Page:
Human Foods that Poison Pets
Feeding pets food that we enjoy is not only wrong, it can also be fatal. There are some foodstuffs that humans relish which cause illness and death if eaten by pets.
Chocolate, macadamia nuts and onions are good examples. Each of these foods contains chemicals which rarely cause problems for humans, but for dogs, these same chemicals can be deadly.
Chocolate contains theobromine, a compound that is a cardiac stimulant and a diuretic.
When affected by an overdose of chocolate, a dog can become excited and hyperactive. Due to the diuretic effect, it may pass large volumes of urine and it will be unusually thirsty. Vomiting and diarrhoea are also common. The effect of theobromine on the heart is the most dangerous effect. Theobromine will either increase the dog's heart rate or may cause the heart to beat irregularly. Death is quite possible, especially with exercise.
After their pet has eaten a large quantity of chocolate, many pet owners assume their pet is unaffected. However, the signs of sickness may not be seen for several hours, with death following within twenty-four hours.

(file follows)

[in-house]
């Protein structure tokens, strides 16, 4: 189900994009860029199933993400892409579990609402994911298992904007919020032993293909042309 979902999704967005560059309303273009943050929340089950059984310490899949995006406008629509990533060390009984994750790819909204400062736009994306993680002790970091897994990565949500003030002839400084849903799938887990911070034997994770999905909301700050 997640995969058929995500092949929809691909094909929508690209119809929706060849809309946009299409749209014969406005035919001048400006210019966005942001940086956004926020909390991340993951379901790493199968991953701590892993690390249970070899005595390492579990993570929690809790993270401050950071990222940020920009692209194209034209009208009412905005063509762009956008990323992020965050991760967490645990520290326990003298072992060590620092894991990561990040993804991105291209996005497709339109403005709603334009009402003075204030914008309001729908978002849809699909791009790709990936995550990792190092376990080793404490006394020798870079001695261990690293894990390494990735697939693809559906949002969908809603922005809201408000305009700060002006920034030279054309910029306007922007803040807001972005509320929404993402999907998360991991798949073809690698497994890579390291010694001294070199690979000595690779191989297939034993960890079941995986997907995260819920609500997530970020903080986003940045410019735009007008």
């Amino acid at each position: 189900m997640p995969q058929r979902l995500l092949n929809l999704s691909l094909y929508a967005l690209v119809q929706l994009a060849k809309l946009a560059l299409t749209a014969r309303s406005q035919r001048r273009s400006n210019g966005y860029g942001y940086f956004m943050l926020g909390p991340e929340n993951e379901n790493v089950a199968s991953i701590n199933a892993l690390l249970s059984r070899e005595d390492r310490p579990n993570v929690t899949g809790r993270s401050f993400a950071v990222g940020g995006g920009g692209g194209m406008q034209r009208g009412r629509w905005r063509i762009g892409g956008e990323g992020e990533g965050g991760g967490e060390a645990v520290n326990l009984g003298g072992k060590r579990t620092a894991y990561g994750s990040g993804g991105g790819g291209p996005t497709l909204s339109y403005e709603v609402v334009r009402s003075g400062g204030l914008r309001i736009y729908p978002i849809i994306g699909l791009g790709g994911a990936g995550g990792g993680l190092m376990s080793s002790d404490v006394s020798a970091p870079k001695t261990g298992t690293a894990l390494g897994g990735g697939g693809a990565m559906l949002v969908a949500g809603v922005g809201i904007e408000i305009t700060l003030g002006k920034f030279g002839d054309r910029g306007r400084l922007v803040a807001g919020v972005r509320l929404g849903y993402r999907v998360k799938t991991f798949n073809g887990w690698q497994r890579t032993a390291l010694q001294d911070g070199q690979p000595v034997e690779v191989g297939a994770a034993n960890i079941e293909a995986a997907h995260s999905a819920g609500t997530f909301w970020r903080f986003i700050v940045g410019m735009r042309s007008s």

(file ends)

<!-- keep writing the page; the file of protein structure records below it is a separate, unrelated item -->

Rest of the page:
Cocoa powder and cooking chocolate are the most toxic forms. A 10-kilogram dog can be seriously affected if it eats a quarter of a 250gm packet of cocoa powder or half of a 250gm block of cooking chocolate. These forms of chocolate contain ten times more theobromine than milk chocolate. Thus, a chocolate mud cake could be a real heath risk for a small dog. Even licking a substantial part of the chocolate icing from a cake can make a dog unwell.
Semi-sweet chocolate and dark chocolate are the next most dangerous forms, with milk chocolate being the least dangerous. A dog needs to eat more than a 250gm block of milk chocolate to be affected. Obviously, the smaller the dog, the less it needs to eat.
Onion and Garlic Poisoning
Onions and garlic are other dangerous food ingredients that cause sickness in dogs, cats and also livestock. Onions and garlic contain the toxic ingredient thiosulphate. Onions are more of a danger.
Pets affected by onion toxicity will develop haemolytic anaemia, where the pet's red blood cells burst while circulating in its body.
When pets are first affected by onion poisoning, they show gastroenteritis, including vomiting and diarrhoea. The pets will show no interest in food and will be dull and weak. The red pigment from the burst blood cells appears in an affected animal's urine and it becomes breathless. The breathlessness occurs because the red blood cells that carry oxygen through the body are reduced in number.
The poisoning occurs a few days after the pet has eaten the onion. All forms of onion can be a problem including dehydrated onions, raw onions, cooked onions and table scraps containing cooked onions and/or garlic. Left over pizza, Chinese dishes and commercial baby food containing onion, sometimes fed as a supplement to young pets, can cause illness.
All forms of onion can be a problem including dehydrated onions, raw onions, cooked onions and table scraps containing cooked onions and/or garlic.